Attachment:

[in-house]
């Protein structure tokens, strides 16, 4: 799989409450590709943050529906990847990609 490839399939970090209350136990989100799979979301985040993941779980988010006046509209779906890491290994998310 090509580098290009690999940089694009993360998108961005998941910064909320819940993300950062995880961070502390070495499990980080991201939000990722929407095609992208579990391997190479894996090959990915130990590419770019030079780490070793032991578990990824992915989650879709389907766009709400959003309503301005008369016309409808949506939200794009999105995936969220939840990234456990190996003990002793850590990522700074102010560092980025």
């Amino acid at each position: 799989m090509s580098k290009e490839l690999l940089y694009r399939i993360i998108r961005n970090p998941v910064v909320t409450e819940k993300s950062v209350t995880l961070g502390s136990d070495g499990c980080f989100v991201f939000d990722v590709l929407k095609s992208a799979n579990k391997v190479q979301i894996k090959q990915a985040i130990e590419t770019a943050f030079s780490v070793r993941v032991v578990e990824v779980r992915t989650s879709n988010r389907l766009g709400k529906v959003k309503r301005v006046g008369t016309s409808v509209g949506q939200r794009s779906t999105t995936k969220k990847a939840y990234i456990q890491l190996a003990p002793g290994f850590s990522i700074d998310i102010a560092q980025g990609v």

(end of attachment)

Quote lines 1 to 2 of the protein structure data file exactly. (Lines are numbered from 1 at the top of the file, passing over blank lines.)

[in-house]
């Protein structure tokens, strides 16, 4: 799989409450590709943050529906990847990609 490839399939970090209350136990989100799979979301985040993941779980988010006046509209779906890491290994998310 090509580098290009690999940089694009993360998108961005998941910064909320819940993300950062995880961070502390070495499990980080991201939000990722929407095609992208579990391997190479894996090959990915130990590419770019030079780490070793032991578990990824992915989650879709389907766009709400959003309503301005008369016309409808949506939200794009999105995936969220939840990234456990190996003990002793850590990522700074102010560092980025």